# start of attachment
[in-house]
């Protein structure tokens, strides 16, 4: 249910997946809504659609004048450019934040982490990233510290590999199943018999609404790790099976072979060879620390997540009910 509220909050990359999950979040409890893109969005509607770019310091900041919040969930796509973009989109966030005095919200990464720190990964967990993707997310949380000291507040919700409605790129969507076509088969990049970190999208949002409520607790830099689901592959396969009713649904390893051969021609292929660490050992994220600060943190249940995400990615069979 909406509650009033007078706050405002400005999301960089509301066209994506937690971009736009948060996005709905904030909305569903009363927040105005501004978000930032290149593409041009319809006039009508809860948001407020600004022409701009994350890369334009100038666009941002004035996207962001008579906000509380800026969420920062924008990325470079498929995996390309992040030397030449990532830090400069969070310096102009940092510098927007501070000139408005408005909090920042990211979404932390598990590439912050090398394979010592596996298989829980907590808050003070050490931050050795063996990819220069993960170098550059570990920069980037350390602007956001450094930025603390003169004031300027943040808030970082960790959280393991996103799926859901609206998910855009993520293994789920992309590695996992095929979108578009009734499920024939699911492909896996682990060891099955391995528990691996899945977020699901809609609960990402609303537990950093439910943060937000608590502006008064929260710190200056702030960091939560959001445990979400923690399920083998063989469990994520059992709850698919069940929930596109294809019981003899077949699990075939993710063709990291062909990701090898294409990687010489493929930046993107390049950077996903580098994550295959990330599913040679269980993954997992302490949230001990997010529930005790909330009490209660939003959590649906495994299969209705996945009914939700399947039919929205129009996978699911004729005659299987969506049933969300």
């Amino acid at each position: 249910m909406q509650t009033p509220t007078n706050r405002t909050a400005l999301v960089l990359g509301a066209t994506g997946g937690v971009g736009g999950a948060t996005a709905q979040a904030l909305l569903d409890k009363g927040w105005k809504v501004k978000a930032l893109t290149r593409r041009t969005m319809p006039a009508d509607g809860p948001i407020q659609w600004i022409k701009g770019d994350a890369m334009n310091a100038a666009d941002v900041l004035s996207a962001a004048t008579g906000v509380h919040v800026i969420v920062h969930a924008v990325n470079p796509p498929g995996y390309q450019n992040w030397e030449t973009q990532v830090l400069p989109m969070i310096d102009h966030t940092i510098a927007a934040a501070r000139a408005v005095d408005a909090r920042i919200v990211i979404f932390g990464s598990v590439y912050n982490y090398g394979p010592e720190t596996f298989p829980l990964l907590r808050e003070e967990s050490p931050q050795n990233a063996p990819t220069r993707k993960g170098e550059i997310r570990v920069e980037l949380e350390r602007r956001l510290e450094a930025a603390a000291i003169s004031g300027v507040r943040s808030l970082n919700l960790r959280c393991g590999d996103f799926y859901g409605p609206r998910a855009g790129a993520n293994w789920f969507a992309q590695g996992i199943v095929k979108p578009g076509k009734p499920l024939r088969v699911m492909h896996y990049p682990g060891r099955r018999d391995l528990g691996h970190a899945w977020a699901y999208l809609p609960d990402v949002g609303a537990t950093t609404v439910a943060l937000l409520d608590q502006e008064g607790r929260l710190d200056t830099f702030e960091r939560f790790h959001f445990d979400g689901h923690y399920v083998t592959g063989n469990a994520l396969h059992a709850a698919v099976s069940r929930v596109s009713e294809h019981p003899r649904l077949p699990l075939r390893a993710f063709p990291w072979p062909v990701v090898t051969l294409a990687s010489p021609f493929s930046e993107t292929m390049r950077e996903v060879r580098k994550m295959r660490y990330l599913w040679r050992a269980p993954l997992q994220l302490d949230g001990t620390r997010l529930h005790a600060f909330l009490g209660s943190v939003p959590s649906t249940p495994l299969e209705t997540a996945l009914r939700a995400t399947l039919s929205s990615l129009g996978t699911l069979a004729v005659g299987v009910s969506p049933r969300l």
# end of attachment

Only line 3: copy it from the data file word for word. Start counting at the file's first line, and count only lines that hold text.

């Amino acid at each position: 249910m909406q509650t009033p509220t007078n706050r405002t909050a400005l999301v960089l990359g509301a066209t994506g997946g937690v971009g736009g999950a948060t996005a709905q979040a904030l909305l569903d409890k009363g927040w105005k809504v501004k978000a930032l893109t290149r593409r041009t969005m319809p006039a009508d509607g809860p948001i407020q659609w600004i022409k701009g770019d994350a890369m334009n310091a100038a666009d941002v900041l004035s996207a962001a004048t008579g906000v509380h919040v800026i969420v920062h969930a924008v990325n470079p796509p498929g995996y390309q450019n992040w030397e030449t973009q990532v830090l400069p989109m969070i310096d102009h966030t940092i510098a927007a934040a501070r000139a408005v005095d408005a909090r920042i919200v990211i979404f932390g990464s598990v590439y912050n982490y090398g394979p010592e720190t596996f298989p829980l990964l907590r808050e003070e967990s050490p931050q050795n990233a063996p990819t220069r993707k993960g170098e550059i997310r570990v920069e980037l949380e350390r602007r956001l510290e450094a930025a603390a000291i003169s004031g300027v507040r943040s808030l970082n919700l960790r959280c393991g590999d996103f799926y859901g409605p609206r998910a855009g790129a993520n293994w789920f969507a992309q590695g996992i199943v095929k979108p578009g076509k009734p499920l024939r088969v699911m492909h896996y990049p682990g060891r099955r018999d391995l528990g691996h970190a899945w977020a699901y999208l809609p609960d990402v949002g609303a537990t950093t609404v439910a943060l937000l409520d608590q502006e008064g607790r929260l710190d200056t830099f702030e960091r939560f790790h959001f445990d979400g689901h923690y399920v083998t592959g063989n469990a994520l396969h059992a709850a698919v099976s069940r929930v596109s009713e294809h019981p003899r649904l077949p699990l075939r390893a993710f063709p990291w072979p062909v990701v090898t051969l294409a990687s010489p021609f493929s930046e993107t292929m390049r950077e996903v060879r580098k994550m295959r660490y990330l599913w040679r050992a269980p993954l997992q994220l302490d949230g001990t620390r997010l529930h005790a600060f909330l009490g209660s943190v939003p959590s649906t249940p495994l299969e209705t997540a996945l009914r939700a995400t399947l039919s929205s990615l129009g996978t699911l069979a004729v005659g299987v009910s969506p049933r969300l």